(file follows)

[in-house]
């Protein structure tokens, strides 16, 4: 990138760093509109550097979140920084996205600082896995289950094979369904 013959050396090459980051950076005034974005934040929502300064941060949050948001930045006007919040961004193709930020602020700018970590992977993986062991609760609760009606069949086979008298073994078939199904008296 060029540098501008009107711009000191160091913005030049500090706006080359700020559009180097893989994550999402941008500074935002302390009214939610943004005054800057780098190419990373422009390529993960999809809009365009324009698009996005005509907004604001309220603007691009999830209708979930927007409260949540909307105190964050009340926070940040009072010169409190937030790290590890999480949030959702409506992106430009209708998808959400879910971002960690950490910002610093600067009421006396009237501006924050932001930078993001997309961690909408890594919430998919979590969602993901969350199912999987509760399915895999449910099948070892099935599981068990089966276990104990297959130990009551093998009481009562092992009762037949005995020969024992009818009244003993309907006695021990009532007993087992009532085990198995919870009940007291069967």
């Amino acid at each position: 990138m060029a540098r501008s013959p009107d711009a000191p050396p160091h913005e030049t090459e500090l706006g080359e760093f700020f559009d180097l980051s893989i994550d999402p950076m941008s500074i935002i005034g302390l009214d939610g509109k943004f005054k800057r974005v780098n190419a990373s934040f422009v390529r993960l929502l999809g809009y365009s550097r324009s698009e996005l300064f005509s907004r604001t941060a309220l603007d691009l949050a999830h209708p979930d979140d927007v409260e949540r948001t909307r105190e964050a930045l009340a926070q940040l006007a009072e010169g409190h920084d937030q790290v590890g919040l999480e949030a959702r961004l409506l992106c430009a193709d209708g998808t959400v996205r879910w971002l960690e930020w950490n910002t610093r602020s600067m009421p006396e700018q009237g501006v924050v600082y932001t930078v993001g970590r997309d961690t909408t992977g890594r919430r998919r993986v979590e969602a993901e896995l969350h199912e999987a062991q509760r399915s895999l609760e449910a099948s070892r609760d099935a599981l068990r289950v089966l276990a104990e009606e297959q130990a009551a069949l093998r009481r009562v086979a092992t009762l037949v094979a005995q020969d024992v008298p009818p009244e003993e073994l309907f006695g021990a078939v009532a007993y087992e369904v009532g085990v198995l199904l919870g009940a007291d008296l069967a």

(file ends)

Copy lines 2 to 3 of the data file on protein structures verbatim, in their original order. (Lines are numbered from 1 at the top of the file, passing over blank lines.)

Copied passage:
């Protein structure tokens, strides 16, 4: 990138760093509109550097979140920084996205600082896995289950094979369904 013959050396090459980051950076005034974005934040929502300064941060949050948001930045006007919040961004193709930020602020700018970590992977993986062991609760609760009606069949086979008298073994078939199904008296 060029540098501008009107711009000191160091913005030049500090706006080359700020559009180097893989994550999402941008500074935002302390009214939610943004005054800057780098190419990373422009390529993960999809809009365009324009698009996005005509907004604001309220603007691009999830209708979930927007409260949540909307105190964050009340926070940040009072010169409190937030790290590890999480949030959702409506992106430009209708998808959400879910971002960690950490910002610093600067009421006396009237501006924050932001930078993001997309961690909408890594919430998919979590969602993901969350199912999987509760399915895999449910099948070892099935599981068990089966276990104990297959130990009551093998009481009562092992009762037949005995020969024992009818009244003993309907006695021990009532007993087992009532085990198995919870009940007291069967």
């Amino acid at each position: 990138m060029a540098r501008s013959p009107d711009a000191p050396p160091h913005e030049t090459e500090l706006g080359e760093f700020f559009d180097l980051s893989i994550d999402p950076m941008s500074i935002i005034g302390l009214d939610g509109k943004f005054k800057r974005v780098n190419a990373s934040f422009v390529r993960l929502l999809g809009y365009s550097r324009s698009e996005l300064f005509s907004r604001t941060a309220l603007d691009l949050a999830h209708p979930d979140d927007v409260e949540r948001t909307r105190e964050a930045l009340a926070q940040l006007a009072e010169g409190h920084d937030q790290v590890g919040l999480e949030a959702r961004l409506l992106c430009a193709d209708g998808t959400v996205r879910w971002l960690e930020w950490n910002t610093r602020s600067m009421p006396e700018q009237g501006v924050v600082y932001t930078v993001g970590r997309d961690t909408t992977g890594r919430r998919r993986v979590e969602a993901e896995l969350h199912e999987a062991q509760r399915s895999l609760e449910a099948s070892r609760d099935a599981l068990r289950v089966l276990a104990e009606e297959q130990a009551a069949l093998r009481r009562v086979a092992t009762l037949v094979a005995q020969d024992v008298p009818p009244e003993e073994l309907f006695g021990a078939v009532a007993y087992e369904v009532g085990v198995l199904l919870g009940a007291d008296l069967a």